ence which will be used for comparing the relative elasticity or toughness of
different timbers.

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on the 10,000-pound line. If this result — 8650 inch-pounds — be
divided by the number of cubic inches in the stick between end-
bearings, the result is the true Relative Resilience in Cross break'
ing in inch-pounds per cubic inch. This result is independent of
the dimensions of the test specimen, and is therefore a true meas-
ure of the quality of timber which is usually known as toughness.
It depends, as toughness in the usual understanding does, on both
the strength and the deflection; in fact, it is very nearly the half-
product of the strength developed and the deflection produced at
this particular point P, It is probably the nearest quantitative
measure of the toughness that can be arrived at.

247. The strength of the extreme fibre is computed by the ordi-
nary formula

/=S' <"«>

where / = stress on extreme fibre in pounds per square inch,
W = load at centre in pounds,
I = length of beam in inches,
b = breadth of beam in inches,
h = height of beam in inches.

At the time of final rupture this formula by no means repre-
sents the actual facts. It assumes that the neutral plane remains
At the centre of the beam till rupture occurs, which is far from
correct. In green timber, where the crushing strength is greatly
reduced by the presence of the sap, the crushing resistance is only
about one third as much as the resistance to tension, so that the
stick invariably begins to fail on the compression side. • This causes
the neutral plane or plane of no stress to be lowered, and at the time
of final rupture this plane may be from one fourth to one sixth the
depth from the bottom side of the beam. The value of / computed
by this formula from a cross-breaking test, therefore, will always be
intermediate between the crushing strength and the strength in
tension. Thus the crushing strength of a given stick was found
to be 5820 pounds per square inch, while the tensile strength was
15,780 pounds; the cross-breaking strength was found by this test
to be 10,900 pounds.

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The modulus of elasticity is computed from the formula

^ ~ 48/)/ ~ WW ~ D ' 4W • ' ' ^^^^'

▼here E — modulus of elasticity, W, I, b, and A as in eq. (106),
D = deflection of beam, and

/= moment of inertia of the cross-section = -^A' for rec-
tangular sections.

To find this modulus, a tangent line is drawn to the strain dia-
gram at its origin, as OA, and the co-ordinates of any point on this
line need as the PTand D from which to compute B,

The modulus is thus seen to vary directly as the load and in-
versely as the deflection, hence it is a true measure of the stiffness
of the material. It is the most constant and reliable property of
all kinds of engineering materials,* and is a necessary means of
computing all deflections or distortions under loads.

In using the modulus of elasticity of timber for computing
deflections, it must be remembered that in this case the time effect
is very great (it is nearly zero in metals) and that this factor can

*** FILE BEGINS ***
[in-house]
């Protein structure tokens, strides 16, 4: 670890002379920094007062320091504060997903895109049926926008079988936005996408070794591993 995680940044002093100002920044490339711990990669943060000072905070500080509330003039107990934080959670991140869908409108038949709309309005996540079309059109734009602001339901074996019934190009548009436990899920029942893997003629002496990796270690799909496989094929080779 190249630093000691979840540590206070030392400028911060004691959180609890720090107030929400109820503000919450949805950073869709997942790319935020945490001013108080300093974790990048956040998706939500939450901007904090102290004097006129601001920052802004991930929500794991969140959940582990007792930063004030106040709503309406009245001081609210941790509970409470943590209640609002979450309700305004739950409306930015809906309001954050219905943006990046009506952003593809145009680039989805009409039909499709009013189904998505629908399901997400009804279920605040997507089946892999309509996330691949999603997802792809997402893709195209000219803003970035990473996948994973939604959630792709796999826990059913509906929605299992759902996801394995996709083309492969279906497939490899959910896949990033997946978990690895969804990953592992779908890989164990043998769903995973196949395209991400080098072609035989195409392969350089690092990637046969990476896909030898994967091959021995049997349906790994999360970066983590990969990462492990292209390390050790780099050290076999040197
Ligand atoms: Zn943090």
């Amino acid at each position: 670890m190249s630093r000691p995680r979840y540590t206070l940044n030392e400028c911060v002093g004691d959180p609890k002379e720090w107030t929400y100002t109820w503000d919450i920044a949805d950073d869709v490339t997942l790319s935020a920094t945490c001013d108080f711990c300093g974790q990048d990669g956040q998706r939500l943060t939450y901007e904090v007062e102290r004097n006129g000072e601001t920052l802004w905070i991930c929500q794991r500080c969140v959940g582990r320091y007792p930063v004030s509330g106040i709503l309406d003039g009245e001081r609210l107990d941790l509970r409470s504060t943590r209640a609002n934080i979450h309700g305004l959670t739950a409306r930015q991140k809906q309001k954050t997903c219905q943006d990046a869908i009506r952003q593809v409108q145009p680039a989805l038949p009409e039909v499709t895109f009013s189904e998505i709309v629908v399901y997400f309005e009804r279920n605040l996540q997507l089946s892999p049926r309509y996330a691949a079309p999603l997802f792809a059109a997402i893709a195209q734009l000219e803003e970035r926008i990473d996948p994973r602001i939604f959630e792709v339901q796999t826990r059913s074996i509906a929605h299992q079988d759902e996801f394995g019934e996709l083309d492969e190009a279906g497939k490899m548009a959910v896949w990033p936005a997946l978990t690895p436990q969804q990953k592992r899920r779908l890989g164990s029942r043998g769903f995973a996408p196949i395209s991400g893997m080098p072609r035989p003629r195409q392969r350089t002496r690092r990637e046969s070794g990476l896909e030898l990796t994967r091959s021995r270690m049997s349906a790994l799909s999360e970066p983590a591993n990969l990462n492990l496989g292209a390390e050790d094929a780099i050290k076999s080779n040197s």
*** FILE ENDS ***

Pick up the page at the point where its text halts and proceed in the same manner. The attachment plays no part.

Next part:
only be used to compute the deflection for temporary loads. The
deflection of floor or roof timbers, for instance, under constant
loads is a very different matter, as it increases with time.

Relation between Strength and Stiffness, — In Fig. 100 is shown
the relation found by Professor Bauschinger f between the modulus
of elasticity (stiffness) and the cross-breaking strength, from tests
on pine, larch, and fir timber. Although the results show a wide
range, there is evidently a general relation between these two quan-
tities, as indicated by the straight line drawn through the plotted
points. The algebraic expression of the law shown by this line,
rendered into pounds per square inch, is, in round numbers.

Cross-breaking strength = 0.0045 modulus of elasticity + 460. (108)

* The wide range of values of the modulns of elasticity of the various
netals, found in published records of tests, must be explained by erroneous
Betbods of testing.

f See PI. n, vol. 16, of Professor Bauschinger's Reports of Tests made at
6tiifeniment Testing Laboratory at Munich.

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If it should be found that there is snch a law for all kinds of
timber, then there may be derived an eqnation of this form, but
with different constants, for each species.

CroBB-breaklng Strength = 0,0016; Modulus of Elasticity (or Stifltaess) + 4B0.

OwM htiwHnif ttr—gth in atmocpheres.

FkG. lOO.^Relatioo between Cross-breaking Strength and Modulus of Elaa»

ticity or Stiffness.

Oompretiive Strength = 18,800; Sp. G. ~ 900.

Sffeolflo gnifitj (ra4iioed to U pex o«iit noistarei

Pig. 101.— Relation between Ck)mpre8sive Strength and Sp. G. or Weight.

Relation between Strength and Weight. — In Fig. 101 is shown
the relation between the crushing strength and the specific grarity,
when both are reduced to the standard percentage of moisture,
which was taken at 15 per cent.

These results are also taken from Professor Bau8chinger*8 pub*

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lished records of tests on pine, larch, and iSr timbers, and they con-
clusiyely show that the greater the weight the greater the strength
of the timber. The law here is a well-defined one, so far as these
timbers are concerned. When rendered into English units (pounds
per sq. in.), the equation of this line is

Crushing strength = 13,800 specific gravity — 900, . (109)

when the timber contains but 15 per cent of moisture. This equa-
tion would also vary in its constants for each species of timber.

Relation Between the Compressive Strength and the Percentage

Online LibraryWilliam Macfarland PattonA treatise on civil engineering → online text (page 26 of 145)